For the second year in a row, an Ethiopian man and woman crossed the finish line first. The female winner also set a course record for the second consecutive year.
Etalemahu Habtewold crossed the finish line in 33 minutes and 10 seconds- four seconds under last year's course record of 33 minutes and 14 seconds. Her teammate Genet Beyene finished 4 seconds behind her, tying last year's course record.
The women ran together for most of the race, before the 25 year old Habtewold, pulled ahead of her 20 year old teammate over the last mile. Ironically, they raced together at the Shamrockrun 8K in New Orleans last weekend, where Beyene finished 4 seconds ahead of her teammate. They respectively finished in fifth and sixth place in that race.
Goshu Frehiwat, another Ethiopian woman, finished third with a time of 34 minutes and 59 seconds. Apryl Sabadosa of Westfield finished fourth and was the top local female. She finished 3 seconds ahead of fifth place finisher Amanda Wright of Acton, Mass.
The men's race wasn't decided until just past mile 4. A pack of 3 runners, including the eventual winner Haile Mengesha, ran together for the first 3 miles. The other two men, Jaouad El Jazouli, and Marouad Marofit, are Moroccan teammates. This was reportedly El Jazouli's first race in the United States.
Mengesha and Marofit had also raced last weekend in New Orleans. The 29 year old Mengesha who finished 3rd at last weekend's race, was not as weary as the 33 year old Marofit, who finished fifth in last weekend's 8K. Marofit dropped off the pack just past mile 3, where Homestead Avenue starts to incline.
At mile 4, as Mengesha and El Jazouli turned the corner off Homestead onto Cherry Hill, Mengesha turned it on. He covered the downhill mile in 4 minutes and 9 seconds to pull ahead by 50 yards. He cruised to the finish in 29 minutes and 58 seconds.
Perhaps no runners had more fun than those who finished around the 51-minute mark. Bill Rodgers, the three-time Holyoke winner, three-time New York City and Boston Marathon winner and former top ranked marathoner; and Steve Jones the former Olympian and world marathon record holder ran together and finished in just under 51 minutes.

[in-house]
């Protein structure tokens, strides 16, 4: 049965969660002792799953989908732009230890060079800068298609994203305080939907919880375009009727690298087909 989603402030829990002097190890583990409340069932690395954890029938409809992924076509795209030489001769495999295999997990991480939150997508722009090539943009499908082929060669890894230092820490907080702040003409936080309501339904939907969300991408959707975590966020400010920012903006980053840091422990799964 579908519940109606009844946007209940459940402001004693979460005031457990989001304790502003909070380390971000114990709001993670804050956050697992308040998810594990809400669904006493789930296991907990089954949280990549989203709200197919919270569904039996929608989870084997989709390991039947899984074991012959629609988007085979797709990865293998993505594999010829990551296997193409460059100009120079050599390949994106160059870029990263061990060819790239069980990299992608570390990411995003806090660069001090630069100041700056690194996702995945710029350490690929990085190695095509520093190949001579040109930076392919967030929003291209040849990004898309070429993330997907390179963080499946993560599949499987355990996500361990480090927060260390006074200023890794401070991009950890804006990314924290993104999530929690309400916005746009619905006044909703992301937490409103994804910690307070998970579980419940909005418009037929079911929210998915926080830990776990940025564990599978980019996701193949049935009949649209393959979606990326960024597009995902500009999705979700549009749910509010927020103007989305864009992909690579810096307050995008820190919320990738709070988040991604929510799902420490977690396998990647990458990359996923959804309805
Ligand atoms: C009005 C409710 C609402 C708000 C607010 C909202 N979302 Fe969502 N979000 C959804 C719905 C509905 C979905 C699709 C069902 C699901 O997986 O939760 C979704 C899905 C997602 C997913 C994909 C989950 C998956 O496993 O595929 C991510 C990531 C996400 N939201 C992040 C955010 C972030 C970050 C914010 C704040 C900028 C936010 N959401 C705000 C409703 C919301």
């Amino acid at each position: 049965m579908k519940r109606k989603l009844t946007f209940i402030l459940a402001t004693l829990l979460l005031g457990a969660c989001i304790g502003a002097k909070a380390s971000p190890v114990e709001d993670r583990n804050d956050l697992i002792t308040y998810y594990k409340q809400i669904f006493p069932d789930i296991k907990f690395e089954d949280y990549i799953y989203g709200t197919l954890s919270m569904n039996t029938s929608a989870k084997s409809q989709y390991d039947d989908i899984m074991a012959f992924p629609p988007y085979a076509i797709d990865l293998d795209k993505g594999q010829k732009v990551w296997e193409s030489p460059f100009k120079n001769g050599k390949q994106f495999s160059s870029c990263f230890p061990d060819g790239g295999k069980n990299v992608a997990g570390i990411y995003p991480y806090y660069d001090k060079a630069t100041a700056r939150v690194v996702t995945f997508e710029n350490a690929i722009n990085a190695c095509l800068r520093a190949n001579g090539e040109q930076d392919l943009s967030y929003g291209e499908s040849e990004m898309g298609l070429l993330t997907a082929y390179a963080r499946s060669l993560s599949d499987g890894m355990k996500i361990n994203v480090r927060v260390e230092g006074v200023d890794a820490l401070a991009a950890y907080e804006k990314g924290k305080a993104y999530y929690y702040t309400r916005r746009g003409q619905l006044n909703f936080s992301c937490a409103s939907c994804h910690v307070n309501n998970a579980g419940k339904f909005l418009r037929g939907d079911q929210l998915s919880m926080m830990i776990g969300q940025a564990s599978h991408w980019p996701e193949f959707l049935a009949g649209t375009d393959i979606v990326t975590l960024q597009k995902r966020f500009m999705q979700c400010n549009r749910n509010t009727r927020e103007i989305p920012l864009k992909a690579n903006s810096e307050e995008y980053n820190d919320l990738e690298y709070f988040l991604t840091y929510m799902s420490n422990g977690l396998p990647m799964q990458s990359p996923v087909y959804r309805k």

To run with those legends will be an experience those runners will never forget.
The first female to cross the finish line set a new female course record for the second consecutive year.
Etalemahu Habtewold crossed the finish line in 33 minutes and 10 seconds- four seconds under last year’s course record of 33 minutes and 14 seconds. Her teammate Genet Beyene finished 4 seconds behind her, tying last year’s course record.
Bill Foley of Springfield describes himself as a “former weekend warrior.” The 61-year-old school administrator now runs only one race a year – the St. Patrick’s Road Race.
Having formerly worked for former Holyoke mayor Martin Dunn, Foley said he “has affection for the City of Holyoke.” He will be running with the Dunn again this year, and their goal is “to finish before the Mummer’s Parade on Sunday!”
Patrick Kennedy of Springfield says “this may be my last race.” The 74-year-old retired sheriff’s department employee is a typical St. Pat’s runner. He started attending for the social aspect of the race, and running each year just “became a ritual.“
Longmeadow’s John Skypeck is more reflective of his 40 years of Holyoke. The 65-year-old commercial real estate broker grew up in the Paper City. Skypeck, who still runs a few select races each year, says the course is littered with memories of his youth, including passing his grandparents’ old home.
For Skypeck, and many others, the course is a stroll down memory lane.
This years Holyoke St. Patrick's Road Race is dedicated to founding Committee member James Joseph Tierney.
Dan Tierney, a six-decade member of the Holyoke St. Patrick's Parade committee.
“This race came at an ideal time. It’s a great course - a miniature Boston. There were a lot of people out there watching considering the weather. I guess this town goes crazy for St. Patrick’s Day.” - John Treacy